As we drive, she describes the soundtrack of her old neighborhood, “You hear a lot of talking, sound systems everywhere. Sometimes gunshots as well.”

At the house, she gets distracted by her house-proud mum’s new paint job – “What kind of big ting she a gwan with!”

The living room is typically Jamaican; there’s a three-tiered “wot not shelf” trinkets, gold clocks, photos of the young Mikayla in berets, and some of her singing awards from the church. On the table is a copy of Usain Bolt’s book Legend. She sees me looking at it. “Oh yeh, I meet him when he was last here. They were unveiling something and they asked me to perform. He really into what I was doing. My reaction was like wwwwwwwwwoooooooooowwwwwwwwwww. But guess what,” she giggles, “I wore a little sweet girl floral dress.”

While Mummy, Joanna, or “Jo Jo! The Koffee maker!” as she introduces herself goes outside to pick ackee from the tree, Koffee shows us her bedroom. On one wall is a reggae calendar featuring Beres Hammond, on another a poster about sexual health, that reads, “ABSTINENCE: THE MOST EFFECTIVE FAMILY PLANNING METHOD.”

Underneath, some text has been blacked out by scribbled marker pen. “That was me,” Joanna laughs. “It said something about condoms and I thought, no, no, no, you don’t need to know about that.”

Back In the living room, she asks Koffee to sing a hymn and they take us to church as they harmonize My Maker and My King.

“She was very shy, always in her room, being creative on her own,” says Joanna, and Koffee sits quietly as her mother fills the room with stories. But when she gets out an iPad to play a video of Koffee’s performance at her high school graduation, Koffee’s up, hands in the air, singing and gyrating. Joanna laughs – “She born to perform!”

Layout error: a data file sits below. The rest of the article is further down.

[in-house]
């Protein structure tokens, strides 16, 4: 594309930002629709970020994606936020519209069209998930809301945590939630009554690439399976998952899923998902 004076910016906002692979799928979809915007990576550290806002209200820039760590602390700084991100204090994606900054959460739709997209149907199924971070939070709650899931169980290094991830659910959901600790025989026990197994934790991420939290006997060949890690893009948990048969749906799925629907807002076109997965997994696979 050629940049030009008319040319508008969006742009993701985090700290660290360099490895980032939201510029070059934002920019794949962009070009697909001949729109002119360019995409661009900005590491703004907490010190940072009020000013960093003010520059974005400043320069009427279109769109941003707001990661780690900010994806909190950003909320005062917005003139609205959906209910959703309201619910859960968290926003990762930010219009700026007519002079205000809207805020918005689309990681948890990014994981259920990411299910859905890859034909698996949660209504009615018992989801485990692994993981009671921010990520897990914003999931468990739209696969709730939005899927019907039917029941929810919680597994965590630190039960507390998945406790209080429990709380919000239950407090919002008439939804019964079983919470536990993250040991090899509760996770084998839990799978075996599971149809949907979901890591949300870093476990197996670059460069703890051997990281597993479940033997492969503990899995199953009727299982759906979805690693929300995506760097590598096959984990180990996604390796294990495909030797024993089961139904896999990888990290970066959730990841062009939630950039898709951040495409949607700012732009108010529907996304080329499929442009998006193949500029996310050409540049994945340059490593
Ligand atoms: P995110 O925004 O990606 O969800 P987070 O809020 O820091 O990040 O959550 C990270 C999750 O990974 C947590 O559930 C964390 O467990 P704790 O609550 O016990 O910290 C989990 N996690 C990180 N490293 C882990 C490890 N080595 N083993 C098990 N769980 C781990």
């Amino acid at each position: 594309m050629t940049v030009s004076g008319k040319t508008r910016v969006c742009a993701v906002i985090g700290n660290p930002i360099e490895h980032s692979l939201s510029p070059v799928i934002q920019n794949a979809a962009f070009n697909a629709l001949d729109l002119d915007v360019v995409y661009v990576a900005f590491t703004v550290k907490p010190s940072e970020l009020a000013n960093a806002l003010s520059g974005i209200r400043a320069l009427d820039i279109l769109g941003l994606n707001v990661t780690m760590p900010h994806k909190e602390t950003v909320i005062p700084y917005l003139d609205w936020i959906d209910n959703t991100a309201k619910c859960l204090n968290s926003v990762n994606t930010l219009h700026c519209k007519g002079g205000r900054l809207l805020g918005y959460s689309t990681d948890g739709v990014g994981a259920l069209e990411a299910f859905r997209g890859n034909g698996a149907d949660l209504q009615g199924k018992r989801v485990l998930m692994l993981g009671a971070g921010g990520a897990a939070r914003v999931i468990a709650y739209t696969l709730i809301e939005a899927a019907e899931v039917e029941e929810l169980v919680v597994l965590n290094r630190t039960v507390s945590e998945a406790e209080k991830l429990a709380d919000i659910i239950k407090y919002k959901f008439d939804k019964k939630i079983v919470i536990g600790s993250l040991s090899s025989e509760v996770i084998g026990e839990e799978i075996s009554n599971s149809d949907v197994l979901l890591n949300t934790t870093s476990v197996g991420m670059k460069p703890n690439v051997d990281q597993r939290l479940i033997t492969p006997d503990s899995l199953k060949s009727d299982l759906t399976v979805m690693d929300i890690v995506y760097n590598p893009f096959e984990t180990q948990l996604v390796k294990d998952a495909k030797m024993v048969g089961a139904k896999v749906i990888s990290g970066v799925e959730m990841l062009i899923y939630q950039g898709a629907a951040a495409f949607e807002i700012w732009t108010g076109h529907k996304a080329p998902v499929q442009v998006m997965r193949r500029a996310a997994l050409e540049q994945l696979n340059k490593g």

On the way back, Koffee casually mentions that she’s getting an award that night. “It’s like the Jamaican Grammys, and I want to invite you to come with me,” she says, politely, as if she’s asking me over for dinner.

The awards ceremony, known as the JaRIAs (Jamaica Reggae Industry Association) takes place at The Little Theatre in Kingston and it’s a big deal. Artists walk the red carpet in long, sequinned gowns, and at one point Rita Marley makes an appearance.

Koffee, dressed in a plaid shirt and jeans, wins Song of the Year for Toast. She says a gracious thank you before we all rush back to the car to avoid the cameras and the crowds. Koffee and her friends take photos of the red spiralled award statue on the car bonnet. Joanna sighs. “We going to have to find room on the wot not shelf.”

One week after I’ve left Jamaica, Buju Banton walks on stage at the national stadium. Dressed head-to-toe in white, he looks every inch the “unbroken reggae warrior” (as one of the YouTube videos puts it). But before Buju appears, Koffee opens the show.

It feels like history in the making, that Koffee is moving into the next stage of her journey to becoming a superstar. There are big hopes for her to live up to, but that’s for later. Right there, in that moment, I join thousands of people on a glitchy livestream and sing along.